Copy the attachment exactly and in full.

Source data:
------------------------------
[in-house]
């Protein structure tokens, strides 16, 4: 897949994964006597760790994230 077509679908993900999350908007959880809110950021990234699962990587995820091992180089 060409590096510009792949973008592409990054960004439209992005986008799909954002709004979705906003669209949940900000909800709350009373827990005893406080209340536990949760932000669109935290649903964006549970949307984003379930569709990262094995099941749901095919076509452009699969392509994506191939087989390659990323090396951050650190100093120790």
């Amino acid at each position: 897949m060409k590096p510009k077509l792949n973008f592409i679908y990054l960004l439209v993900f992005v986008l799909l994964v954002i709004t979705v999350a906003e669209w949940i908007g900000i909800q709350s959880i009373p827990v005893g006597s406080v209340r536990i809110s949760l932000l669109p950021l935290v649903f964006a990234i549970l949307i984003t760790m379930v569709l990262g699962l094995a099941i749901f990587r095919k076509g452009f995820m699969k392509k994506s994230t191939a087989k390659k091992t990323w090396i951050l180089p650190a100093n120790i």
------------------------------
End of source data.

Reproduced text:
[in-house]
């Protein structure tokens, strides 16, 4: 897949994964006597760790994230 077509679908993900999350908007959880809110950021990234699962990587995820091992180089 060409590096510009792949973008592409990054960004439209992005986008799909954002709004979705906003669209949940900000909800709350009373827990005893406080209340536990949760932000669109935290649903964006549970949307984003379930569709990262094995099941749901095919076509452009699969392509994506191939087989390659990323090396951050650190100093120790």
């Amino acid at each position: 897949m060409k590096p510009k077509l792949n973008f592409i679908y990054l960004l439209v993900f992005v986008l799909l994964v954002i709004t979705v999350a906003e669209w949940i908007g900000i909800q709350s959880i009373p827990v005893g006597s406080v209340r536990i809110s949760l932000l669109p950021l935290v649903f964006a990234i549970l949307i984003t760790m379930v569709l990262g699962l094995a099941i749901f990587r095919k076509g452009f995820m699969k392509k994506s994230t191939a087989k390659k091992t990323w090396i951050l180089p650190a100093n120790i």